Darlene: Career? It's not like she was famous or anything, not like Angelina Jolie (um, yes, this is a direct quote... I couldn't make this up).
Me: umm... well... yeah, moving on...

My parents, meanwhile were both fairly horrified that I was contemplating changing my name. My mother's reasons were mostly about "screw the patriarchy -- if anyone takes anyone's name, why not have James take YOURS?"

My dad on the other hand had his own, um, special reasons for being upset. When he and my mom were engaged, he asked her why she wouldn't take his name. She gave various career-based and "I've always had this name, it's mine"-based answers, which mostly satisfied him, except he couldn't understand one thing -- why she would want to be at the end of the alphabet. He tried in vain to convince her that really, a B last name was much better than a W last name. She mostly laughed at him, and ultimately he didn't actually care that much. Several years later, my dad's dad died, and my grandmother remarried. A man with the last name of Wool. She changed her name, ignoring my dad's protests that she would be doomed forever if she went to the end of the alphabet (really, there were other issues my dad had with that marriage, like my step-grandfather is certifiably crazy, but he didn't go there). Another one lost, alas. Then, it was my turn to get married and who did I pick to marry, but somebody who's last name starts with W. Horrors!! My dad, amusingly, failed to convince me as well. It makes him sad in a funny sort of way.

Ultimately, I decided it was not worth dealing with the hassle James's family would give me if I kept my name, and I was attracted to the idea of having an easier-to-pronounce, easier-to-spell last name as well. James also felt really strongly that we should have the same last name. I did ask James if, in hypothetical-land, he would have been willing to change his name to mine if he didn't have the paper, and he said yes, which made me feel I wasn't caving *too* much to the patriarchy :)

Ack, sorry this is so long...

Date: 2010-05-20 07:53 pm (UTC)
From: [identity profile]
Oh, and one other thing -- I do get mail at my parents house to Mira Mom'slastname because the director of an art program my mom signed me up for for a week in third grade didn't believe we could have different last names, but that was actually the only time it was ever a problem to have a different last name from my mom.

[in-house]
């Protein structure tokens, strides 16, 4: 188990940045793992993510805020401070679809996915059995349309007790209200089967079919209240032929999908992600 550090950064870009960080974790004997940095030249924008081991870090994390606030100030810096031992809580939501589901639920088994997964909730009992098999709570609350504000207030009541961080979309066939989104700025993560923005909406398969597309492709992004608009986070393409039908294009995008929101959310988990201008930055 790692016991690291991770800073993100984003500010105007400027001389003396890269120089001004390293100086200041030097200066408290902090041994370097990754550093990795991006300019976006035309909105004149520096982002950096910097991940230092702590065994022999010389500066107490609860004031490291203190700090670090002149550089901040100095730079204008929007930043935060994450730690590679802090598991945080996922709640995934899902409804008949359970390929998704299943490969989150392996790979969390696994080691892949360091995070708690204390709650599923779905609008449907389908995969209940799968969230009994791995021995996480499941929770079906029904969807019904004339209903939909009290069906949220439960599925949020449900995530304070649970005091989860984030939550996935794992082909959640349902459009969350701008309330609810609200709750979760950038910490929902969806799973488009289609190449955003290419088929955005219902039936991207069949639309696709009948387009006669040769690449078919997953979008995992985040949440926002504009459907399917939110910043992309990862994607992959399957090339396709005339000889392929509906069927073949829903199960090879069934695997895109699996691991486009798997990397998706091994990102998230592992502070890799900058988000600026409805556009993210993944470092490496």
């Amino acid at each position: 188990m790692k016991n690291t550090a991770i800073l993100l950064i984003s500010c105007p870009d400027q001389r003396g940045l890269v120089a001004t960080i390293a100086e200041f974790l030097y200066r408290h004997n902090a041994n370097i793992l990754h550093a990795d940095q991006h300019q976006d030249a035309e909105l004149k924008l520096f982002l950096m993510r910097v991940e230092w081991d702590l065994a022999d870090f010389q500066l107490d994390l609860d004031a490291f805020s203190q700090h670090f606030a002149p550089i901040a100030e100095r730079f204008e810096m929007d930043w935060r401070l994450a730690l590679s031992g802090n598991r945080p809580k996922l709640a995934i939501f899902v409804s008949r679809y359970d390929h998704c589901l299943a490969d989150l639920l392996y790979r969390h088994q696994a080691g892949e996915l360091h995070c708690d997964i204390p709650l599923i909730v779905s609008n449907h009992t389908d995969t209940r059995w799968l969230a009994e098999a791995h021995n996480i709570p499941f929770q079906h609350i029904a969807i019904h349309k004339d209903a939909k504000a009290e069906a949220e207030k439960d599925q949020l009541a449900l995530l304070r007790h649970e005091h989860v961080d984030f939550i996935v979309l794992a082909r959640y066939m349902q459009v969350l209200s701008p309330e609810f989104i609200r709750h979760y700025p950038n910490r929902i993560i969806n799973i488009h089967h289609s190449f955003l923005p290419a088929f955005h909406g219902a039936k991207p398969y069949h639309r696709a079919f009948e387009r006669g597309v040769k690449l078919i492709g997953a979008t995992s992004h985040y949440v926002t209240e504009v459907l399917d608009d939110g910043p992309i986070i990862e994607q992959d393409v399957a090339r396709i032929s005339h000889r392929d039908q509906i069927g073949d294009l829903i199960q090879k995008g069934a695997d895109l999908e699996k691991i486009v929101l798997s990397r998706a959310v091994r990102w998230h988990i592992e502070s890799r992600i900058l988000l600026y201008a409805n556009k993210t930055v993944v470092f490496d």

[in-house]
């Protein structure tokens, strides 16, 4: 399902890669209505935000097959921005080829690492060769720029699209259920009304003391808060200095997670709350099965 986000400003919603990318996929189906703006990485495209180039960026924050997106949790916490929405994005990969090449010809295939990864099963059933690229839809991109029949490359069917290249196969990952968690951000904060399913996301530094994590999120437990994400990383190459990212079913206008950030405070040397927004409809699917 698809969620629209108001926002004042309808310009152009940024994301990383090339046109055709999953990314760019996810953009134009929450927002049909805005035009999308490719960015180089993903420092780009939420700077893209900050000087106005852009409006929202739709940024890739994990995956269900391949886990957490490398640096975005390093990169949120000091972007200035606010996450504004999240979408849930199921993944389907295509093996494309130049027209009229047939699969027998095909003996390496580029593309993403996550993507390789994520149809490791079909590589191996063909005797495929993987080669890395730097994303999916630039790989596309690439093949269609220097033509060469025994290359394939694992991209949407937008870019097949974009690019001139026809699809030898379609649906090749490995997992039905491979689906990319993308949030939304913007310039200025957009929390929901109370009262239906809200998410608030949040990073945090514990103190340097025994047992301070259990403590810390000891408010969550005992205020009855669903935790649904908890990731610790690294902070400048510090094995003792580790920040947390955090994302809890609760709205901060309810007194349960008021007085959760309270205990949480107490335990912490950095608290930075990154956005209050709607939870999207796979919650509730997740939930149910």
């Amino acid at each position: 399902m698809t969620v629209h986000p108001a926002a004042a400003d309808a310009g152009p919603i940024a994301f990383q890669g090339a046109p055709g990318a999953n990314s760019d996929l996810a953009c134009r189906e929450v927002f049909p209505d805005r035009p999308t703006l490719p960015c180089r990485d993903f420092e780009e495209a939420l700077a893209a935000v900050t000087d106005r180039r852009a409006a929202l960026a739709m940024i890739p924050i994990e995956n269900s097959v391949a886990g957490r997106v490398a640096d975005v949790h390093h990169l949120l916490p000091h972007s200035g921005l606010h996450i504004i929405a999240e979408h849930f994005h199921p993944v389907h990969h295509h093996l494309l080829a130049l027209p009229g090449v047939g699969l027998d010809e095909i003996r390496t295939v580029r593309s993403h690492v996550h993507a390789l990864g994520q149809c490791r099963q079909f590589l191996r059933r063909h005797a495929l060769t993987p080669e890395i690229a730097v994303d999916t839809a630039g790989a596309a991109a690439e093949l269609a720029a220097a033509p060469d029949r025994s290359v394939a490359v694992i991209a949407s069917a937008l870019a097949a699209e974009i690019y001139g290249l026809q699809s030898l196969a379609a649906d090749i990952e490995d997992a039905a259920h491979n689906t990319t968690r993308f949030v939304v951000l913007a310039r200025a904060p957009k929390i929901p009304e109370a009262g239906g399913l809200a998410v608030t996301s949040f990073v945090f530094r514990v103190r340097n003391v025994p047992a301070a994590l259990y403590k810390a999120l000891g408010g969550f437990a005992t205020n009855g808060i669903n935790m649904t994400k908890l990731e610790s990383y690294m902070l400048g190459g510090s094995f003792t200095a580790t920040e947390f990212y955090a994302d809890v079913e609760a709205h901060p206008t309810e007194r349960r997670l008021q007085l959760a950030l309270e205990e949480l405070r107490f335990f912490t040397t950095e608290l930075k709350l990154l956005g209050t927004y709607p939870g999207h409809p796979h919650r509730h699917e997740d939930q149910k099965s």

Date: 2010-05-20 08:22 pm (UTC)
From: [identity profile]
I do have one friend who, when they were deciding the name issue with their spouse (after already having been married for several years and deciding that they wanted to have the same last name after all), ended up flipping a coin because neither one really wanted to change their name. That was fairly convincing in terms of the "would you have changed _yours_ in different circumstances?" question.

I'm amused by the "W" story. And a little surprised by the vehemence of James' family, but I guess my baseline has been set by years of MIT and grad school, which is perhaps not quite representative of the larger population. =)

Date: 2010-05-20 10:24 pm (UTC)
From: [identity profile]
after already having been married for several years and deciding that they wanted to have the same last name after all),

We always knew we wanted to have the same last name, we just got stuck at that point for a while.

Date: 2010-05-20 11:03 pm (UTC)
From: [identity profile]
Ah, I hadn't realized that. I still really like your solution. =)

Date: 2010-05-20 11:18 pm (UTC)
From: [identity profile]

It's stopped a few angry people in their tracks.


"I lost the coin toss"

"oh, all right then"

Date: 2010-05-20 07:54 pm (UTC)
From: [identity profile]
I have been slowly shifting to being [ profile] pekmez [ profile] pekmez [ profile] zubatac (no hyphenation, just as [ profile] desireearmfeldt mentioned seems common in academia), but my legal name is all [ profile] pekmez.

I haven't tried to travel alone with my kid, , yet. I don't know if it would be an issue.

Date: 2010-05-20 07:55 pm (UTC)
From: [identity profile]
that should hvae said, with my kid [ profile] gljiva [ profile] zubatac. :)

Date: 2010-05-20 08:23 pm (UTC)
desireearmfeldt: (Default)
From: [personal profile] desireearmfeldt
For some reason, I find the idea of going by a family name that doesn't match one's legal one...disconcerting. Despite the fact that I don't find it particularly disconcerting for given names. :)

Date: 2010-05-20 10:24 pm (UTC)
From: [identity profile]
Eh, I have credit cards in both names. I just accept whichever offer is better.

Date: 2010-05-20 10:35 pm (UTC)
From: [identity profile]
I think I would find it more disconcerting if I was going by only the family last name, rather than both. Since I've added a name rather than changed a name, I don't mind not having bothered with the legal change - I still think I might someday, but it's taken a while to even be interested in it.

I actually find it more disconcerting when my grandparents send me a check for my birthday addressed only to myfirstname husbands-lastname, and then I endorse it with the signature of myfirstname bothlastnames. But one reason I don't want to change my last name officially / legally is that signing my name differently is just...wrong somehow.